Perhaps a moral defeat would be more accurate: France was worn out and did not want to fight another war, William Shirer makes this convincing argument in The Collapse of the Third Republic.
 

Futurist

Ad Honoris
May 2014
16,687
SoCal
#14
Perhaps a moral defeat would be more accurate: France was worn out and did not want to fight another war, William Shirer makes this convincing argument in The Collapse of the Third Republic.
One wonders whether a continued alliance with the US would have made France more committed to the war effort in 1939-1940.
 

Futurist

Ad Honoris
May 2014
16,687
SoCal
#16
Good question. In 1939-1940 I don’t think the US had much military might to offer France. Of course, my view of this has been formed by repeat viewings of From Here to Eternity.
The US could have given France the hope of a lot of additional troops eventually arriving to help it, though.
 
#17
I'd say that, besides the good points already mentioned, investing in a diplomacy that would have made Belgium an ally instead of a neutral country would have been the best investment.

The lack of coordination and cooperation between the two countries remains one of the most underestimated factors in the German success.
Maybe you or others can answer also this, but why didn't the Belgian situation change much when the Germans completed the Siegfried Line to the ocean?
 

sparky

Ad Honorem
Jan 2017
4,085
Sydney
#18
half a dozen good divisions with one armored brigade would have stopped the Germans ,
instead of a couple of category B under-equiped , untrained and without any anti-aircraft guns
alternatively , the armored brigade advance on the Belgian roads and make a mess of the German movement
on contact a simple fighting retreat would have aggravated to monstrous German traffic jam

Fortified lines , as the Sinai Bar Lev line and the Chinese Great Wall proved is only useful if there is some good troops to hold them
 
#19
half a dozen good divisions with one armored brigade would have stopped the Germans ,
instead of a couple of category B under-equiped , untrained and without any anti-aircraft guns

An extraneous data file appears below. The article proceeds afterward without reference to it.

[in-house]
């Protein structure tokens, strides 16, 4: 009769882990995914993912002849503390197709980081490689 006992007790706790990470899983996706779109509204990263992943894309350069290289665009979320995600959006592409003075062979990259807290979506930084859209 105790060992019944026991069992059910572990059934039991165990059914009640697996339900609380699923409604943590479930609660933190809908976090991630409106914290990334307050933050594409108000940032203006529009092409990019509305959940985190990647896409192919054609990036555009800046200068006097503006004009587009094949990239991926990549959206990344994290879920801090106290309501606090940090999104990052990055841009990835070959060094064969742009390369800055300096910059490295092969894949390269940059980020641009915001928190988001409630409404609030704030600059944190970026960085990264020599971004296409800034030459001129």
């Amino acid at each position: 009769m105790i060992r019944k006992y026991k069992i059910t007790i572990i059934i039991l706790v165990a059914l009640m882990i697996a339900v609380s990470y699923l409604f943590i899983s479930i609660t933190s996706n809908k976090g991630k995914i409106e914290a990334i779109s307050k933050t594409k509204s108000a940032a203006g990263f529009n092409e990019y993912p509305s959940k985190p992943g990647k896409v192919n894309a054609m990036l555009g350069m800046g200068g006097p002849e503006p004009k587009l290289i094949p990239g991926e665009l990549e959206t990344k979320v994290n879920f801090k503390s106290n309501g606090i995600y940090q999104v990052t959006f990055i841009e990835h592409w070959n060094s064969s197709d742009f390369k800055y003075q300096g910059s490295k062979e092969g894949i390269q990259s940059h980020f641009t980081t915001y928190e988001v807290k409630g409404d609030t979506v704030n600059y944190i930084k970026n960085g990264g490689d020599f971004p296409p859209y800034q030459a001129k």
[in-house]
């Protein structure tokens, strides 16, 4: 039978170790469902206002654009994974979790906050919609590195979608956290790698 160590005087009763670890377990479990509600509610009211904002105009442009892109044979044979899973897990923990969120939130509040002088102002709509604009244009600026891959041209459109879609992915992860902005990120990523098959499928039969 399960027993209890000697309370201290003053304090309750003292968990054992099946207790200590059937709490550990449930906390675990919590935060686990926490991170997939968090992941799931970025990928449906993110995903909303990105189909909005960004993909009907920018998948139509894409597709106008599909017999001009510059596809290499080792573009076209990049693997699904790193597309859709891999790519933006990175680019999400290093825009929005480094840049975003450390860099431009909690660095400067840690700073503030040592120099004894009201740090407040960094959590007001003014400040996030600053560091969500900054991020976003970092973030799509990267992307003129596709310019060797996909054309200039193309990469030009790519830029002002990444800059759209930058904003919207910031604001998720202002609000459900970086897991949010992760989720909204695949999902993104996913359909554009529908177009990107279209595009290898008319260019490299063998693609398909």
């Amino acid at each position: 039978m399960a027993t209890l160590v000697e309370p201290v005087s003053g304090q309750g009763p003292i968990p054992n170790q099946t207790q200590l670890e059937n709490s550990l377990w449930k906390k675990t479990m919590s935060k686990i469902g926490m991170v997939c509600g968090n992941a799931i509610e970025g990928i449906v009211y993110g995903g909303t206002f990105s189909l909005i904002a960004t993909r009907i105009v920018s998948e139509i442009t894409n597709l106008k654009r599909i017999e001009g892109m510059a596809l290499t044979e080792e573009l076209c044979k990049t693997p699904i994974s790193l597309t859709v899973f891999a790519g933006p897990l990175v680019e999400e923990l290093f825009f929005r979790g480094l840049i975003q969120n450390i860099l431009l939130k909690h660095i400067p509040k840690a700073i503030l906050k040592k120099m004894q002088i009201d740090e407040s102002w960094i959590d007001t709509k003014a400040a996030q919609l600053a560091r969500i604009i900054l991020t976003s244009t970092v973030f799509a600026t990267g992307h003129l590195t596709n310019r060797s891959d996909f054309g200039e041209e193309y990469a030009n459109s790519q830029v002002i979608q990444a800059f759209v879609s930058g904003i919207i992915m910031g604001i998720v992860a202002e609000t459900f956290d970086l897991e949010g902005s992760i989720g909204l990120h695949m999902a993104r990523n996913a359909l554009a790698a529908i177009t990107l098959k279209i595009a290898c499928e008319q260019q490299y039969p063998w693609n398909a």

alternatively , the armored brigade advance on the Belgian roads and make a mess of the German movement
on contact a simple fighting retreat would have aggravated to monstrous German traffic jam

Fortified lines , as the Sinai Bar Lev line and the Chinese Great Wall proved is only useful if there is some good troops to hold them
The points and counterpoints have already been made countless times on other threads, but this thread is really not about such opinions. Instead, this thread is more about learning the specific details at the specific points in history while speculating about the better Maginot designs (that does not include not building it).
 

Larrey

Ad Honorem
Sep 2011
5,072
#20
Whenever something "works as designed" without making a difference I always become suspicious that the particular something is at best not very helpful and at best a complete waste of time money and energy.
It forced the Germans to adopt a quite risky plan to get around the problem of the Maginot line. Fortunately for the Germans, and to a certain amazement on their part, the plan worked our perfectly for them. If something had gone wrong for them, at the very least it's likely to have become a much longer campaign.

It's also telling that the Germans, who fought the French in 1940, subsequently never came up with the kind if systematic denigration of French military ability that those who did not fight the French in 1940 went for. The surmise is that the Germans actually knew what the French were about, and the extent to which they had managed to pull a fast one on them in 1940, pleased as they might be about it of course.